FIG. 1 is a schematic diagram partially in block diagram form of the vehicle exhaust gas analysis system connected to a vehicle and including an output display unit.

FIG. 2 is a schematic diagram of the gas transport system of FIG. 1.

FIG. 3 is a schematic block diagram of a digital embodiment of the data analysis and control system of FIG. 1.

FIGS. 4a and 4b are a flow chart of the program instructions for the digital computation unit of FIG. 3.

FIG. 5 is a schematic diagram of an analog implementation of the data analysis and control system of FIG. 1.

DESCRIPTION OF THE PREFERRED EMBODIMENT

The basic vehicle exhaust gas analysis system is shown schematically in FIG. 1. A motor vehicle, shown as an automobile 10 and typically containing an internal combustion engine which emits exhaust gases containing pollutants, has attached to its exhaust emissions system, preferably at the tail pipe, an exhaust probe 12 which is designed so that it will not slip out of the vehicle's tail pipe under both normal vehicle vibrations and full load engine vibrations. A hand grip may be provided as part of the probe, and the probe should be flexible enough to extend into a curved tail pipe at least six inches if possible. For automobiles having dual exhausts two probes are required.

Attached to the probe 12 is a flexible gas transmission line which is preferably in the form of a hose 14 which serves as a link between the tail pipe probe 12 and a gas transport system 16. The hose 14 is preferably oil resistant and constructed of an internal hose material which will withstand high concentrations of gases without inducing hang up of the gases within the hose. Provisions may be made for storage of the hose 14 when not in use. The hose should also be able to withstand the abuse of being driven over a heavy vehicle and return to its original shape and cross-sectional area within a short time. The hose 14 should be able to withstand tail pipe gas temperatures up to 200° F. and have an inside diameter such as to permit purging of its entire length within a few seconds.

As is explained in detail in conjunction with FIG. 2, the gas transport system 16 contains replaceable particulate filters, a water removal system wherein water in the exhaust gas is eliminated through a water drain 18, a pumping system including a pump motor for pumping the gas to be analyzed to a nondispersive infrared gas analyzer, and a solenoid operated gas purge system which purges the system of exhaust gas and replaces it with ambient air from an inlet 20. In accordance with the invention, the gas transport system 16 also contains a pressure switch, shown more particularly in conjunction with FIG. 2, which senses pressure to determine if a blockage has occurred in the gas transport system. A filter blocked signal is fed to a data analysis system 24 via a signal line 22 if a pressure loss in the gas transport system 16 is sensed.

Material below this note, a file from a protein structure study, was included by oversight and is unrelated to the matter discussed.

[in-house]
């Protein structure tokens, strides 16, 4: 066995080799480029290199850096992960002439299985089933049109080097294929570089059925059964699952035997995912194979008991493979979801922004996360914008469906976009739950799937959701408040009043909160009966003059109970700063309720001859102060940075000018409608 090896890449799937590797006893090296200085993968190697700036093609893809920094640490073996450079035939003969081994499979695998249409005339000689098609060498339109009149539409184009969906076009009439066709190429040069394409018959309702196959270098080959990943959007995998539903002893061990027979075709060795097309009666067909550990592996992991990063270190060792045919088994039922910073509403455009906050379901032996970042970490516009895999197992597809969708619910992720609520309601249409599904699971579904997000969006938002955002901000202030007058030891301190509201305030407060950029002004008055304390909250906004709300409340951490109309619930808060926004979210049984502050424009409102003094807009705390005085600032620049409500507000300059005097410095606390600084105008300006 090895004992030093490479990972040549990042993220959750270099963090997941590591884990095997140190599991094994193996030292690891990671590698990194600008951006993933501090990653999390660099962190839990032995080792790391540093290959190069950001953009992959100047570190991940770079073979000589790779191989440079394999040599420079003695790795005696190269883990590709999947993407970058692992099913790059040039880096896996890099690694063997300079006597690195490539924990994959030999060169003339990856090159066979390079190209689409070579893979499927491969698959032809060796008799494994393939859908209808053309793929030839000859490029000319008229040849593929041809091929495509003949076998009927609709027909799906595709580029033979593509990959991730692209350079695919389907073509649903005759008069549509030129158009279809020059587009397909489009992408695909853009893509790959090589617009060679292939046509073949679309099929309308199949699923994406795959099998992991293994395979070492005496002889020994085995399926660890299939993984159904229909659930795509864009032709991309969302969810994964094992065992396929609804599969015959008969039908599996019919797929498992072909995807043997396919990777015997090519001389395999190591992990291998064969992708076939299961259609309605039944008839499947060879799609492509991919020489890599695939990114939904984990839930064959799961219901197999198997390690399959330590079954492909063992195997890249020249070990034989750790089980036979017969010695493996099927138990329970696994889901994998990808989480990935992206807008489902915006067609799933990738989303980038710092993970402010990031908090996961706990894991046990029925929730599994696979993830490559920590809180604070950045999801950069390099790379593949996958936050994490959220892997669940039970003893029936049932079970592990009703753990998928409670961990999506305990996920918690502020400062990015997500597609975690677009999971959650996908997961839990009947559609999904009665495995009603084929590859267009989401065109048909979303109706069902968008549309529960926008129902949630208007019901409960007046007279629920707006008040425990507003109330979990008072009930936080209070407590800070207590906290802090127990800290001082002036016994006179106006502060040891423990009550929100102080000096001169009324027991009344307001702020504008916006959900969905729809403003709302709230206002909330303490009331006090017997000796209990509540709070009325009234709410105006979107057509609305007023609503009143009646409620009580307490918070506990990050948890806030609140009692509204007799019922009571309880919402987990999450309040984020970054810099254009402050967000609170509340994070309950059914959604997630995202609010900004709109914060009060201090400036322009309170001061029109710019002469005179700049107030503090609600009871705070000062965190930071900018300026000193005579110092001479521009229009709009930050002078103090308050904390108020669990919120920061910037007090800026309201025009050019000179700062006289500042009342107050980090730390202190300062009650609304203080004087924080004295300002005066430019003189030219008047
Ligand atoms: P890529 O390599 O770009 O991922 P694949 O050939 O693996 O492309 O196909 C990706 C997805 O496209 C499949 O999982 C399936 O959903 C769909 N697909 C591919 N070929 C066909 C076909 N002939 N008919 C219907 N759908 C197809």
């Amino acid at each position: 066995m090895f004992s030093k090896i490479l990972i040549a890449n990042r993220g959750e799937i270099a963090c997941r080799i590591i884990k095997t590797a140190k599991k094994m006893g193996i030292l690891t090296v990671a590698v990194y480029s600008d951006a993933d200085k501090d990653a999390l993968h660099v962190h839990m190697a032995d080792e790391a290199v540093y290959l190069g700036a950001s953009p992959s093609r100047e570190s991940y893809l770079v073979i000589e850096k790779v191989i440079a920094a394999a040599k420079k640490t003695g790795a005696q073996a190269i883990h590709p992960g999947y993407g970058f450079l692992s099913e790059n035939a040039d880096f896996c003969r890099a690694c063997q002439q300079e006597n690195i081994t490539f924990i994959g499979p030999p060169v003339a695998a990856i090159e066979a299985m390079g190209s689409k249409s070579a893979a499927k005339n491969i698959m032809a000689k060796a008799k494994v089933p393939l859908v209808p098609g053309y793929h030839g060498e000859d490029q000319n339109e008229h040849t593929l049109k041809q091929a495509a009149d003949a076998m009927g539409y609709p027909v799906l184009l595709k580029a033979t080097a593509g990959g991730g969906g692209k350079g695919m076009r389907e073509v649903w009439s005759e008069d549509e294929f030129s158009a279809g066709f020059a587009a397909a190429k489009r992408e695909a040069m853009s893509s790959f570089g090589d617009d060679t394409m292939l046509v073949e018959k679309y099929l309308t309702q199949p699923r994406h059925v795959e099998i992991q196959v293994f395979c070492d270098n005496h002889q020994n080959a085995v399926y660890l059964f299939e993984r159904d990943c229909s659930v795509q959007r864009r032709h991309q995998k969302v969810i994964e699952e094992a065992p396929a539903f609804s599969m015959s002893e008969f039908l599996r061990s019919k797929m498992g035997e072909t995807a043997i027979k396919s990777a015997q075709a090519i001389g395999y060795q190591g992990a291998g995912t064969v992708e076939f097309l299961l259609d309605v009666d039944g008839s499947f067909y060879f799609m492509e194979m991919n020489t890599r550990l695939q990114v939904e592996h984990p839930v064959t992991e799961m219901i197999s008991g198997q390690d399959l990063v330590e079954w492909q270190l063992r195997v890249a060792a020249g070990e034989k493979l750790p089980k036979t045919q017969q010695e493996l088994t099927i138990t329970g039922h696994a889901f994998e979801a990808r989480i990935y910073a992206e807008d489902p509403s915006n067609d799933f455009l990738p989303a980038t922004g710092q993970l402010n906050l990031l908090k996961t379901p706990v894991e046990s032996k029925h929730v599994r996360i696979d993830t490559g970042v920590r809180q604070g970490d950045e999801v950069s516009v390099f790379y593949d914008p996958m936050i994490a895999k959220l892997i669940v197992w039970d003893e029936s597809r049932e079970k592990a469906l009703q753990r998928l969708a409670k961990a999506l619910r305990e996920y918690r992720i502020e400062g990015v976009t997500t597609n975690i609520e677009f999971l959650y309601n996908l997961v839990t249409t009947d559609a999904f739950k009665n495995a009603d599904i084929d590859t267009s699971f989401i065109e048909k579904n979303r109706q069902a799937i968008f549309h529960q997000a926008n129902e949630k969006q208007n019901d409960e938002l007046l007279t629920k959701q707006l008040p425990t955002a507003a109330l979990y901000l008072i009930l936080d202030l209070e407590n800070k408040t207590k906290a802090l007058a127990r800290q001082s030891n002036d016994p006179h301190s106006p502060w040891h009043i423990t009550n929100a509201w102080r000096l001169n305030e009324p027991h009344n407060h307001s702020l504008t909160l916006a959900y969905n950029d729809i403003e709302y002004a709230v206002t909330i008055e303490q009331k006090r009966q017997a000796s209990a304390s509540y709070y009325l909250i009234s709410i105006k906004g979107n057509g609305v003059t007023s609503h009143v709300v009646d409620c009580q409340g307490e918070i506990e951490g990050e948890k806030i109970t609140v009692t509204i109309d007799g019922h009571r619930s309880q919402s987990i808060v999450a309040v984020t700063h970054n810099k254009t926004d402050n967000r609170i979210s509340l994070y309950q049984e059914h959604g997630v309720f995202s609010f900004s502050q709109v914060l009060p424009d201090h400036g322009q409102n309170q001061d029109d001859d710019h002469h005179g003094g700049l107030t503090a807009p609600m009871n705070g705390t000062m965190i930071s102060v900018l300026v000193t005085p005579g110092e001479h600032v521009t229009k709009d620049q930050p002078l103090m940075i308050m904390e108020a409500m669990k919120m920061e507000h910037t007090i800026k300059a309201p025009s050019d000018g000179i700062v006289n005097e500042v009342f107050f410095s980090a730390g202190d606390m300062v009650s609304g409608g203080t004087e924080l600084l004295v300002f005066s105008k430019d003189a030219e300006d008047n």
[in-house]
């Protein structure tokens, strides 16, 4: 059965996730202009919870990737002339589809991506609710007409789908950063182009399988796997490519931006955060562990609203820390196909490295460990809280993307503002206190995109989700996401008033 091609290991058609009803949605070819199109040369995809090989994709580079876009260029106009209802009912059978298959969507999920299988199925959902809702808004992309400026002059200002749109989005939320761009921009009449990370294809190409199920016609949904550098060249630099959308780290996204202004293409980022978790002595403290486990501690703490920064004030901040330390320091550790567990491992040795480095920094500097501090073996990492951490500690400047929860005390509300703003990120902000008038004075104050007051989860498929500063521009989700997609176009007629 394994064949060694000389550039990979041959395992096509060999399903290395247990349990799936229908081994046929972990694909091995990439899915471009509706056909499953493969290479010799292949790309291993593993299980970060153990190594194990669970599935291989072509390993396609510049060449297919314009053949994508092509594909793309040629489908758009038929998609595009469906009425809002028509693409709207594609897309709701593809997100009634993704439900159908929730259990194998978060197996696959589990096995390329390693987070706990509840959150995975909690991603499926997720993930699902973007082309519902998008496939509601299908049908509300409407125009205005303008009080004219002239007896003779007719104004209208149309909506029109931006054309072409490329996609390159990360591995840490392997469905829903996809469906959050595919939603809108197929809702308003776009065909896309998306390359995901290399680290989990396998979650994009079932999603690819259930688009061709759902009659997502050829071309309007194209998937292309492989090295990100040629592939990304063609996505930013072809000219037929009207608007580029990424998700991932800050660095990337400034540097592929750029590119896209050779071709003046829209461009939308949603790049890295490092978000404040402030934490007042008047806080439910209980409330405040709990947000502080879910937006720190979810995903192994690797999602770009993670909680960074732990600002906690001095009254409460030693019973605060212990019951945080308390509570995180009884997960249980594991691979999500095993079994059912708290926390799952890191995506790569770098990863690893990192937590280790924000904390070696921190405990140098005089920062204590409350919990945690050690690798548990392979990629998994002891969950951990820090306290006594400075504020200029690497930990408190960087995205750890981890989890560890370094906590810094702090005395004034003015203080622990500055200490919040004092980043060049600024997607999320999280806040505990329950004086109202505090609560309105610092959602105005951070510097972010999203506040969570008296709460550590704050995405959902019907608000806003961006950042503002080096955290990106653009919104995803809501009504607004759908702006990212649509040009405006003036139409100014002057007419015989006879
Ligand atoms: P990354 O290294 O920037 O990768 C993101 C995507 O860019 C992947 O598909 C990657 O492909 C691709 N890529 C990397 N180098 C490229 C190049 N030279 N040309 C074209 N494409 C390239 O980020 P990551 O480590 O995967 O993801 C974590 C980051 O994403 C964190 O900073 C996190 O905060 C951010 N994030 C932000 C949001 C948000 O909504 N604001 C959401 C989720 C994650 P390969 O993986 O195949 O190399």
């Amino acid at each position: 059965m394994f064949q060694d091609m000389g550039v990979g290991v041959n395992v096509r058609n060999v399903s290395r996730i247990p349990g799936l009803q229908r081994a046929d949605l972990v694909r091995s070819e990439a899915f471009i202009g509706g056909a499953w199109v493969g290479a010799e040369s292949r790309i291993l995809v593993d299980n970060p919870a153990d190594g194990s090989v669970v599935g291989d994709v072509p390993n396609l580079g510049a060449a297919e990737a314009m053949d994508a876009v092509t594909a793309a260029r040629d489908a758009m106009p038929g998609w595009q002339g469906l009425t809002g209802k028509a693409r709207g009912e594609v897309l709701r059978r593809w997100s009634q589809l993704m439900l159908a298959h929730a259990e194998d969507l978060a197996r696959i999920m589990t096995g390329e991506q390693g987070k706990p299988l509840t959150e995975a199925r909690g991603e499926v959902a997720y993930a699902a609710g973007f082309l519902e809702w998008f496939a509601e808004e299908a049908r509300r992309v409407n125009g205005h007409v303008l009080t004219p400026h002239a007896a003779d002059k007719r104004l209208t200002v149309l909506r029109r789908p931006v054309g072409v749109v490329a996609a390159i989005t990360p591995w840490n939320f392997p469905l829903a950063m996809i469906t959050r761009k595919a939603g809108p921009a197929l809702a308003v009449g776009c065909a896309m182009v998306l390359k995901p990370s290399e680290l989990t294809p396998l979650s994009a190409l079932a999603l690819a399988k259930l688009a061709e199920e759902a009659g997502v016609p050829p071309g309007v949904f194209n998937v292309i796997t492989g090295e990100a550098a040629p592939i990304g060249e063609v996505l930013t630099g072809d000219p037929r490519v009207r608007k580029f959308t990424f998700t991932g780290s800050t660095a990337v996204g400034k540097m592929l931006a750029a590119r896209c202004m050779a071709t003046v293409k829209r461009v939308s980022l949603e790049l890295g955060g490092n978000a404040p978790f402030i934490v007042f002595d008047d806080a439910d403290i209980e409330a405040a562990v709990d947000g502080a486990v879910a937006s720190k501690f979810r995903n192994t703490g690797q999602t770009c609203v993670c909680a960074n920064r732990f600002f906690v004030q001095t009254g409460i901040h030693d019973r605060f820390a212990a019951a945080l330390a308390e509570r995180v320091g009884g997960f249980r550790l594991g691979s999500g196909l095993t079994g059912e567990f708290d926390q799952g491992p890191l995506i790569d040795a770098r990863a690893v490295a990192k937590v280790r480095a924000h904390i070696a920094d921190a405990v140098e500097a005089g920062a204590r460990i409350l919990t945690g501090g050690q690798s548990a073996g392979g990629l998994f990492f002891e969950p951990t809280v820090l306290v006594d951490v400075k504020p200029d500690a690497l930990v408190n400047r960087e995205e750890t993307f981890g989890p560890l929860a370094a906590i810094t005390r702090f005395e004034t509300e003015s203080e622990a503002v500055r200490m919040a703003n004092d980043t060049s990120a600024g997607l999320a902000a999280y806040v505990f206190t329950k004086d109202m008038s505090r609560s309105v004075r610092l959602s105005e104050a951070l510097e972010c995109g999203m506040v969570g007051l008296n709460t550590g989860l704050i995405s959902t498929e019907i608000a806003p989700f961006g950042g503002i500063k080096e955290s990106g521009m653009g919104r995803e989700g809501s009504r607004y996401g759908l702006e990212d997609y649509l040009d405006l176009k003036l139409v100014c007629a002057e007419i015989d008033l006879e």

The sample gas, either filtered exhaust emissions from the vehicle or ambient air, is fed from the gas transport system 16 through a gas line 26 into a sample cell 28, the sample cell being contained within a nondispersive infrared gas analyzer 30. Briefly, the nondispersive infrared gas analyzer 30 passes a beam of infrared radiation through the sample cell 28 into which the sample gas has been pumped. Two detectors, each having a separate light filter which blocks all but the wavelengths of interest, respond to the absorption of infrared radiation by the particular component of gas within the sample cell 28 which falls within the selected wavelengths passed by the filters, the electronic signals from the detector being fed via lines 32 into a signal processing electronics system 33. The nondispersive infrared gas analyzer 30 also contains a reference cell 34 which is fully or partially sealed and which contains a reference gas, the infrared absorption of which is compared to that in the sample cell 28. Synchronization is provided by photosensitive devices which provide synchronizing signals via lines 36 to the signal processing electronics 33. After processing, the electronic signals are fed from the signal processing electronics 33 to a data analysis system 24 via lines 180 and 182.

After the sample gas has been analyzed in the nondispersive infrared gas analyzer 30, it is removed from the sample cell 28 through a vent 38. Positioned within the vent 38 is a thermistor 40 which measures the temperature of the exhaust gas from the sample cell 28 and provides a signal indicative of gas temperature via line 42 to the data analysis system 24.

Since the absorption of infrared light within the sample cell is affected not only by the temperature of the gas within the sample cell 28 but by the ambient pressure, an ambient pressure sensor 44, which may be a simple pressure transucer, produces an ambient pressure signal which is fed to the data analysis system 24 via a signal line 46.